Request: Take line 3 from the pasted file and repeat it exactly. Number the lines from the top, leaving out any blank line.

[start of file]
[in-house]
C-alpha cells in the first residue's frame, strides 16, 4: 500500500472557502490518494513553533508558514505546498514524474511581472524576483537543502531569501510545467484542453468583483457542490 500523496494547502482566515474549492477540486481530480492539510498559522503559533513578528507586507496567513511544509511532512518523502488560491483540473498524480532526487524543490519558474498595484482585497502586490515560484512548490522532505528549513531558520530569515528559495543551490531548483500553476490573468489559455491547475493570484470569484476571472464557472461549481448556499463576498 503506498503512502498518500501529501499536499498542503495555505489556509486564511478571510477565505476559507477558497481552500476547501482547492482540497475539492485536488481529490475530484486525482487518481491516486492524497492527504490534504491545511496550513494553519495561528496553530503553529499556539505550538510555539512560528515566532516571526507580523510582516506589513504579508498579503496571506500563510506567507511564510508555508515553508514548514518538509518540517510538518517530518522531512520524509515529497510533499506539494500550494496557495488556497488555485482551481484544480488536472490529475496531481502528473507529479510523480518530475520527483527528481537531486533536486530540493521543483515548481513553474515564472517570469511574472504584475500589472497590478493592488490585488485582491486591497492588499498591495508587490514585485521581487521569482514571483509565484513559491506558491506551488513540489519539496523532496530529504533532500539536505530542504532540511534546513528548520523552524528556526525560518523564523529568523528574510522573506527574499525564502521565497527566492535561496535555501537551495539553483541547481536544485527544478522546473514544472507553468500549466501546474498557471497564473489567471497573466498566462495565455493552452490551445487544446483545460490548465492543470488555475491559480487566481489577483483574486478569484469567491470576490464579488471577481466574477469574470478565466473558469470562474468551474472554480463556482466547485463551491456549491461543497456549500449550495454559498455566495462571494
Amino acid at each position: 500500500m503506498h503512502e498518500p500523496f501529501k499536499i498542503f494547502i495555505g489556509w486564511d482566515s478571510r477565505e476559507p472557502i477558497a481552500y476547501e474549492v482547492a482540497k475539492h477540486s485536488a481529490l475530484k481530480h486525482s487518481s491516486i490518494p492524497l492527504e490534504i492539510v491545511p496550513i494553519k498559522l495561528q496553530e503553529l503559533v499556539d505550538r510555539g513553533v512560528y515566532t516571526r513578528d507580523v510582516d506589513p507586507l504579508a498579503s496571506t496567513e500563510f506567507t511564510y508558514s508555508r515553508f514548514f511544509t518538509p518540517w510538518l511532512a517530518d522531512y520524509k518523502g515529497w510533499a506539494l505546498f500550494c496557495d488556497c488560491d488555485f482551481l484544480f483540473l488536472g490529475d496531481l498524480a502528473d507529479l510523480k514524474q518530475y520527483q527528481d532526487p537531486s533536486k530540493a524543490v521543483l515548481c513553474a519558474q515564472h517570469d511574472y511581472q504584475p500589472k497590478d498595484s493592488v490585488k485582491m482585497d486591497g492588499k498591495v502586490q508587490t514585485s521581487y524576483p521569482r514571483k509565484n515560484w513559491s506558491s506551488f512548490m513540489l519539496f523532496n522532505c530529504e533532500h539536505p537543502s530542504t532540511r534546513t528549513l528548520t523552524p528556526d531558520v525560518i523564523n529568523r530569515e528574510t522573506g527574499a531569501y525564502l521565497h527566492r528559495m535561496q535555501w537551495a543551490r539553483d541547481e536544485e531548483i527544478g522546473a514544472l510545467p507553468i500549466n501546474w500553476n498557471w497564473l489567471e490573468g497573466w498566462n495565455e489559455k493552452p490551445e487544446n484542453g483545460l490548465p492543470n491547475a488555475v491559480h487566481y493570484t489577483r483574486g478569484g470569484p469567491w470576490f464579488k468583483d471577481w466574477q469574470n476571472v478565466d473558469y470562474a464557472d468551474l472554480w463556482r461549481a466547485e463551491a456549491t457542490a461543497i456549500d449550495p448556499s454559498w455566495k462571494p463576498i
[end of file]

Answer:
Amino acid at each position: 500500500m503506498h503512502e498518500p500523496f501529501k499536499i498542503f494547502i495555505g489556509w486564511d482566515s478571510r477565505e476559507p472557502i477558497a481552500y476547501e474549492v482547492a482540497k475539492h477540486s485536488a481529490l475530484k481530480h486525482s487518481s491516486i490518494p492524497l492527504e490534504i492539510v491545511p496550513i494553519k498559522l495561528q496553530e503553529l503559533v499556539d505550538r510555539g513553533v512560528y515566532t516571526r513578528d507580523v510582516d506589513p507586507l504579508a498579503s496571506t496567513e500563510f506567507t511564510y508558514s508555508r515553508f514548514f511544509t518538509p518540517w510538518l511532512a517530518d522531512y520524509k518523502g515529497w510533499a506539494l505546498f500550494c496557495d488556497c488560491d488555485f482551481l484544480f483540473l488536472g490529475d496531481l498524480a502528473d507529479l510523480k514524474q518530475y520527483q527528481d532526487p537531486s533536486k530540493a524543490v521543483l515548481c513553474a519558474q515564472h517570469d511574472y511581472q504584475p500589472k497590478d498595484s493592488v490585488k485582491m482585497d486591497g492588499k498591495v502586490q508587490t514585485s521581487y524576483p521569482r514571483k509565484n515560484w513559491s506558491s506551488f512548490m513540489l519539496f523532496n522532505c530529504e533532500h539536505p537543502s530542504t532540511r534546513t528549513l528548520t523552524p528556526d531558520v525560518i523564523n529568523r530569515e528574510t522573506g527574499a531569501y525564502l521565497h527566492r528559495m535561496q535555501w537551495a543551490r539553483d541547481e536544485e531548483i527544478g522546473a514544472l510545467p507553468i500549466n501546474w500553476n498557471w497564473l489567471e490573468g497573466w498566462n495565455e489559455k493552452p490551445e487544446n484542453g483545460l490548465p492543470n491547475a488555475v491559480h487566481y493570484t489577483r483574486g478569484g470569484p469567491w470576490f464579488k468583483d471577481w466574477q469574470n476571472v478565466d473558469y470562474a464557472d468551474l472554480w463556482r461549481a466547485e463551491a456549491t457542490a461543497i456549500d449550495p448556499s454559498w455566495k462571494p463576498i